Black history has been impacted in many ways this month, and not exactly all by events and circumstances controllable by Black Afrikan Amerikkkans(Black African Americans). On February 26, 2012, Trayvon Benjamin Martin was shot and murdered by George “Georgie” Zimmerman in Sanford, Florida. July 13, 2013, five white women and a racial straggler found Georgie Zimmerman ‘not guilty’. A week later, Bridget and I decided to catch a midday screening of the independent film written and directed by Ryan Coogler, “Fruitvale Station”.
I am always a bit skeptical with cinema reenactments. After I read Chris Gardner’s “The Pursuit of Happyness”, and then watched the Will Smith “turned down” for nominations of the Academy kind adaptation, I pretty much assumed “based on a true story” just meant they used names of historical personalities but left out the good parts of their actual history. The handling of Oscar Julius Grant III by Coogler– and those that mentored him out of Forrest Whitaker’s camp– was slightly less delicate, although, I still have my reservations. The portrayal of anyone whose name has become as socially infused with the ideas germinated when discussing senseless murder of Blacks by incompetent White cops, neighborhood watchers, vigilantes, and the like, has to almost always be one of two presentations: documentary style reenactment or dramatic recounting of events with liberties taken for the sake of emotional appeal.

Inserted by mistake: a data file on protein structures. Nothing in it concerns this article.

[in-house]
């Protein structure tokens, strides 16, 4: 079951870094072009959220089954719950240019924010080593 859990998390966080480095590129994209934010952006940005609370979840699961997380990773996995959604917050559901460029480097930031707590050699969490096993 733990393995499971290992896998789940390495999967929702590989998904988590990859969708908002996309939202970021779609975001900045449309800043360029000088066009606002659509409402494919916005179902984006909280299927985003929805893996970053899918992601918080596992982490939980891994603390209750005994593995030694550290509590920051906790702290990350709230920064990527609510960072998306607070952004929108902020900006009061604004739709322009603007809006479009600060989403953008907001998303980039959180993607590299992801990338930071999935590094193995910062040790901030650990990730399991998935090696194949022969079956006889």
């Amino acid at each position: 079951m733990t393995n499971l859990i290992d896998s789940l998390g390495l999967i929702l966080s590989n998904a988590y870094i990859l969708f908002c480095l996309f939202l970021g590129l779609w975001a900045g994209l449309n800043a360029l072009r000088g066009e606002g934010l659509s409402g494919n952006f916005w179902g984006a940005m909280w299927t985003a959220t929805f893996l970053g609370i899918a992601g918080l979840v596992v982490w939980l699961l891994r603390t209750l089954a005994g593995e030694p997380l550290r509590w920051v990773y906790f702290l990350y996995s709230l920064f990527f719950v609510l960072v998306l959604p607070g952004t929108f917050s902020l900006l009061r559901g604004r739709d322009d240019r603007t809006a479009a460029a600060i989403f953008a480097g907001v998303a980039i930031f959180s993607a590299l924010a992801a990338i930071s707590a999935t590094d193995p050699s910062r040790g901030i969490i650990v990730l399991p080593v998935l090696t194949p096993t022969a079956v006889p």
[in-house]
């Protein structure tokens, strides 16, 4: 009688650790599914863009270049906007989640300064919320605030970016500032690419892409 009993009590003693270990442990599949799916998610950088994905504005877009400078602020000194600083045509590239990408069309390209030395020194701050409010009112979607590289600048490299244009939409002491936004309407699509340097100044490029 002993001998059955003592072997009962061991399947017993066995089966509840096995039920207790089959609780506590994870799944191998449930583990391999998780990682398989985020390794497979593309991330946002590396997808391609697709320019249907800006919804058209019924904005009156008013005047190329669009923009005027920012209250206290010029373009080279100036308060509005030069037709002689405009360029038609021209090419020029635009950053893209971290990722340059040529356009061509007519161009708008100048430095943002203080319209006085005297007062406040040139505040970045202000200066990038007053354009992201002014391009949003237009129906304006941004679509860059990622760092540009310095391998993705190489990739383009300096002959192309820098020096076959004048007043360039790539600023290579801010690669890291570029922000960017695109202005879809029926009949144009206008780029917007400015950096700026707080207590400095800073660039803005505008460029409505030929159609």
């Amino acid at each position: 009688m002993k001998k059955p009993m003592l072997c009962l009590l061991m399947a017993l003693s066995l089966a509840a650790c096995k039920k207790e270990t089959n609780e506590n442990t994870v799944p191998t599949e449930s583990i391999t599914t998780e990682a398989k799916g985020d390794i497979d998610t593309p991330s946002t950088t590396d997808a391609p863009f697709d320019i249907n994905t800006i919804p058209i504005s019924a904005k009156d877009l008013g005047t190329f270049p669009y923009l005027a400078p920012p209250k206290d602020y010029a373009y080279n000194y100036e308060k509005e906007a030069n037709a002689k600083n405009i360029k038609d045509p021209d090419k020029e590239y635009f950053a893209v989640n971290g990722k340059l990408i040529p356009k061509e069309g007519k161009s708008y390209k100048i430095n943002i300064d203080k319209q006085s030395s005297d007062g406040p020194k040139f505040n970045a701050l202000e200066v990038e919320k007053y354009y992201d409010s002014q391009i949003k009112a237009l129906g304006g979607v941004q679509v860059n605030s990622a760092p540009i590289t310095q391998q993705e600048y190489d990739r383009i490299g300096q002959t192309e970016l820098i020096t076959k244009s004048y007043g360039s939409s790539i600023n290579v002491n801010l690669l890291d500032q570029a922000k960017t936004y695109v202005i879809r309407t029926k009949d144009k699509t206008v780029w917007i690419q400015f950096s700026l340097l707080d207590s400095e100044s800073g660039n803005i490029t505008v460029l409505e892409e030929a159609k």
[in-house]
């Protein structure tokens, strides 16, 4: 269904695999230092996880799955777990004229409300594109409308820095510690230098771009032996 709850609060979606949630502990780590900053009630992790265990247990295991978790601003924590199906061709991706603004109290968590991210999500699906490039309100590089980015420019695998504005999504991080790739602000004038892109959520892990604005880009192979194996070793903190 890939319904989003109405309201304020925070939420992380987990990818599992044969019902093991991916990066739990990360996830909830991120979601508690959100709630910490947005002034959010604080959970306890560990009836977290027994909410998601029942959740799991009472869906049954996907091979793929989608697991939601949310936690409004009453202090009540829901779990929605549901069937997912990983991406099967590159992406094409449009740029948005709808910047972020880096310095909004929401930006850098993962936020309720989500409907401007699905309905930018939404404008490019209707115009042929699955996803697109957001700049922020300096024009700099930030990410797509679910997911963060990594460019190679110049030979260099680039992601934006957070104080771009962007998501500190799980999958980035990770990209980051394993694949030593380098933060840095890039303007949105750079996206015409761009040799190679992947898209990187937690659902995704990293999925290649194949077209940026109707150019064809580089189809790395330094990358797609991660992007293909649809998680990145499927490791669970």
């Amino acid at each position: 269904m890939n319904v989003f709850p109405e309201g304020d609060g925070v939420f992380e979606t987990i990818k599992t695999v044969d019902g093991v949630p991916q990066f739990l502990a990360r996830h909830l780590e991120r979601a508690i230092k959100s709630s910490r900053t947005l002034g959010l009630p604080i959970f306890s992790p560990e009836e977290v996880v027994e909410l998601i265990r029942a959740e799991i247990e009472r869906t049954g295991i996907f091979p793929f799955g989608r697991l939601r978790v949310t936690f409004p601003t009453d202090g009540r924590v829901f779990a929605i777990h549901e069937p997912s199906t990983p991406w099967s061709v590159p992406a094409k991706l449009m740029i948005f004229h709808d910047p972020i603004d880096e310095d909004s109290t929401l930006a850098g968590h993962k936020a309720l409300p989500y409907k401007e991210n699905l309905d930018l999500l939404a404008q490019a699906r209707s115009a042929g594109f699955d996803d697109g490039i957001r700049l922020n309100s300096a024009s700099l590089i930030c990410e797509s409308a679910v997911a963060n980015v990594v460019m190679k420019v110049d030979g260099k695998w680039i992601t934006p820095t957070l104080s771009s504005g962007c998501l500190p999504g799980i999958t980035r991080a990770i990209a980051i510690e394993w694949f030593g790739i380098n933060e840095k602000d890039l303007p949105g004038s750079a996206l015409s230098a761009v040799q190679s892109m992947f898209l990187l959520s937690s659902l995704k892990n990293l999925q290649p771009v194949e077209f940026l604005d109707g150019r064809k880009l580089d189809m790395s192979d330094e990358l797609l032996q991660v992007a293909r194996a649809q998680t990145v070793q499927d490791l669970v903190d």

Instead of making a choice, in true US Black fashion, Ryan decides to mix both flavors. And from that decision, I believe, in the same thinking as Armond White on this film, is where Ryan departs from an impeccable presentation of Oscar Grant and the events leading up to his murder. Instead, we are left with one in which overly dramatic cinematic devices are scattered throughout what is more masterful during its more subtle renderings.